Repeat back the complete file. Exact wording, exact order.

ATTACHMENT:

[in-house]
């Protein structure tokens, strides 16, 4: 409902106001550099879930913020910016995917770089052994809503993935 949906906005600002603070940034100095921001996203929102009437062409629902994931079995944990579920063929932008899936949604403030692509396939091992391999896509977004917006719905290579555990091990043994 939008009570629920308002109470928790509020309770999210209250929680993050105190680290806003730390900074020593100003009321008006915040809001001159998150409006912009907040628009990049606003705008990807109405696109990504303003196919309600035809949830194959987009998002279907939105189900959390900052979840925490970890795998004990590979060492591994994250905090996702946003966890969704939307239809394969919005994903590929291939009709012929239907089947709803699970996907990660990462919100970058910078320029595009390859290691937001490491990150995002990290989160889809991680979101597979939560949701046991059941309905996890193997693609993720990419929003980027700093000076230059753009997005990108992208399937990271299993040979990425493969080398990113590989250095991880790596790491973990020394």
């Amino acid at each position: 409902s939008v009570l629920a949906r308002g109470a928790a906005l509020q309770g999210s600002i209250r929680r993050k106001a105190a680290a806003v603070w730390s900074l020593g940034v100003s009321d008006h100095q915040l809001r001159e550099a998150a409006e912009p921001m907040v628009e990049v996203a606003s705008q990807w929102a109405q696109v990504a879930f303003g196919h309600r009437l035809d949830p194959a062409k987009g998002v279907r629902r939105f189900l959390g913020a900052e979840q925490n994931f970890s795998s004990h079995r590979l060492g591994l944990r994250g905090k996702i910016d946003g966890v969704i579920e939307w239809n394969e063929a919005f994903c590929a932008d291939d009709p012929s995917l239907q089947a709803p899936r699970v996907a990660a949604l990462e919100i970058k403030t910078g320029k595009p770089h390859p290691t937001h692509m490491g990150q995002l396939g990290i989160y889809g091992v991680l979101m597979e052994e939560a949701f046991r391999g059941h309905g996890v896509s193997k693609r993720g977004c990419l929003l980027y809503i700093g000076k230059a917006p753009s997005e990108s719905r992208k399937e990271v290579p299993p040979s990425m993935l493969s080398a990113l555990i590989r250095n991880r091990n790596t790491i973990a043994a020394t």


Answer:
[in-house]
């Protein structure tokens, strides 16, 4: 409902106001550099879930913020910016995917770089052994809503993935 949906906005600002603070940034100095921001996203929102009437062409629902994931079995944990579920063929932008899936949604403030692509396939091992391999896509977004917006719905290579555990091990043994 939008009570629920308002109470928790509020309770999210209250929680993050105190680290806003730390900074020593100003009321008006915040809001001159998150409006912009907040628009990049606003705008990807109405696109990504303003196919309600035809949830194959987009998002279907939105189900959390900052979840925490970890795998004990590979060492591994994250905090996702946003966890969704939307239809394969919005994903590929291939009709012929239907089947709803699970996907990660990462919100970058910078320029595009390859290691937001490491990150995002990290989160889809991680979101597979939560949701046991059941309905996890193997693609993720990419929003980027700093000076230059753009997005990108992208399937990271299993040979990425493969080398990113590989250095991880790596790491973990020394």
């Amino acid at each position: 409902s939008v009570l629920a949906r308002g109470a928790a906005l509020q309770g999210s600002i209250r929680r993050k106001a105190a680290a806003v603070w730390s900074l020593g940034v100003s009321d008006h100095q915040l809001r001159e550099a998150a409006e912009p921001m907040v628009e990049v996203a606003s705008q990807w929102a109405q696109v990504a879930f303003g196919h309600r009437l035809d949830p194959a062409k987009g998002v279907r629902r939105f189900l959390g913020a900052e979840q925490n994931f970890s795998s004990h079995r590979l060492g591994l944990r994250g905090k996702i910016d946003g966890v969704i579920e939307w239809n394969e063929a919005f994903c590929a932008d291939d009709p012929s995917l239907q089947a709803p899936r699970v996907a990660a949604l990462e919100i970058k403030t910078g320029k595009p770089h390859p290691t937001h692509m490491g990150q995002l396939g990290i989160y889809g091992v991680l979101m597979e052994e939560a949701f046991r391999g059941h309905g996890v896509s193997k693609r993720g977004c990419l929003l980027y809503i700093g000076k230059a917006p753009s997005e990108s719905r992208k399937e990271v290579p299993p040979s990425m993935l493969s080398a990113l555990i590989r250095n991880r091990n790596t790491i973990a043994a020394t």